Business leaders are to issue a fresh warning to ministers not to jeopardise Britain’s trade with Europe through “brinksmanship” in the Brexit negotiations.
In a keynote address, the British Chambers of Commerce (BCC) director general Adam Marshall will say any further delay in opening trade talks risks creating a “lose-lose scenario” for both sides.
His comments come as the fifth round of negotiations in Brussels draws to a close with the two sides still apparently deadlocked over the terms of Britain’s withdrawal.
Michel Barnier, the EU’s chief negotiator, has made clear the EU is not prepared to discuss a post-Brexit trade deal until there is further progress on the issues of citizens’ rights, the border with Ireland and the UK’s “divorce bill”.
Speaking at the BCC’s international trade summit in Birmingham, Mr Marshall will say that it would be “unforgivable” if the entrenched positions taken by the two sides ended up damaging their thriving trade relationship.
“I want to urge both the UK Government and the EU27 to strain every sinew to move ahead, and put trade and transition at the heart of negotiations by the end of 2017,” he will say.
“European businesses need clarity. British businesses need clarity. Third country businesses need clarity – with American, Japanese, Australian, Indian and Canadian firms pressing for this.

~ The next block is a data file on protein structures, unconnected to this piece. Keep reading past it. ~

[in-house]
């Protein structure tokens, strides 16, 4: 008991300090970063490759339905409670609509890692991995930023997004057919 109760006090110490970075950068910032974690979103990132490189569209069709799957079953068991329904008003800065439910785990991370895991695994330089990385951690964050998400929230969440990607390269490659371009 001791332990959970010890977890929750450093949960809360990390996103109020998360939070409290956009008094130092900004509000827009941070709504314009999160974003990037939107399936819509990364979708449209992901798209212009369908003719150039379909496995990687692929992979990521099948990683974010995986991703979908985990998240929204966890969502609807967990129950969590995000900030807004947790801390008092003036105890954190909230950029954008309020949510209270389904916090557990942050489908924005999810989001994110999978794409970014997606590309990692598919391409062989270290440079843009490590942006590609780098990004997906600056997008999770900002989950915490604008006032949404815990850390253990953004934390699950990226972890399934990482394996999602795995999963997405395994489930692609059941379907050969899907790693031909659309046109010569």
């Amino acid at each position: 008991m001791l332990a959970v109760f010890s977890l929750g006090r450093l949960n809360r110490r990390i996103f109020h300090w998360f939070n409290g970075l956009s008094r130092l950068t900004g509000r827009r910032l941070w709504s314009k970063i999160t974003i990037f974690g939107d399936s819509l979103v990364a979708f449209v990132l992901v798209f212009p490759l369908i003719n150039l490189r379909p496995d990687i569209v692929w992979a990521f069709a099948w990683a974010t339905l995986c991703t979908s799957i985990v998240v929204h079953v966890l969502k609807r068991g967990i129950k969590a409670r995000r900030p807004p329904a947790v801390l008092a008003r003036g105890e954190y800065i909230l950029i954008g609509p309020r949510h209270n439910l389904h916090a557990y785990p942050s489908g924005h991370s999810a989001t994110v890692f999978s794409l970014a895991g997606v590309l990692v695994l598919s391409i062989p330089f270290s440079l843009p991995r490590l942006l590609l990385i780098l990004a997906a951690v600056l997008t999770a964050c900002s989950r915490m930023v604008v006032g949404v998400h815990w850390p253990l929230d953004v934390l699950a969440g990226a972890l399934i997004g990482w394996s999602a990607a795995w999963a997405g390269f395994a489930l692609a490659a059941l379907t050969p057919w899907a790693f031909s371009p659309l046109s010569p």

“Further delays to trade and transition talks would create a lose-lose scenario for everyone with a stake in the game.
“It would be unforgivable for politicians on either side of the Channel to privilege brinksmanship and disruption over thriving trade.”
Mr Marshall will also denounce the “demonisation” of business by politicians from across the political spectrum in order to boost their poll ratings.
“In recent years, an entrepreneur could be forgiven for thinking that the British political establishment had turned lock stock and barrel against business,” he will say.
“While politicians exhort businesses to trade more overseas, new input costs are piled on firms year after year without a second thought, our trading infrastructure continues to creak at the seams, and party leaders compete with each other to demonstrate who can wag their finger most furiously at corporate Britain.
“Yet we must not tolerate the demonisation of business because it improves political poll ratings.
“Nor should we tolerate policy decisions that make it harder for our trading businesses to grow at such an important time.”
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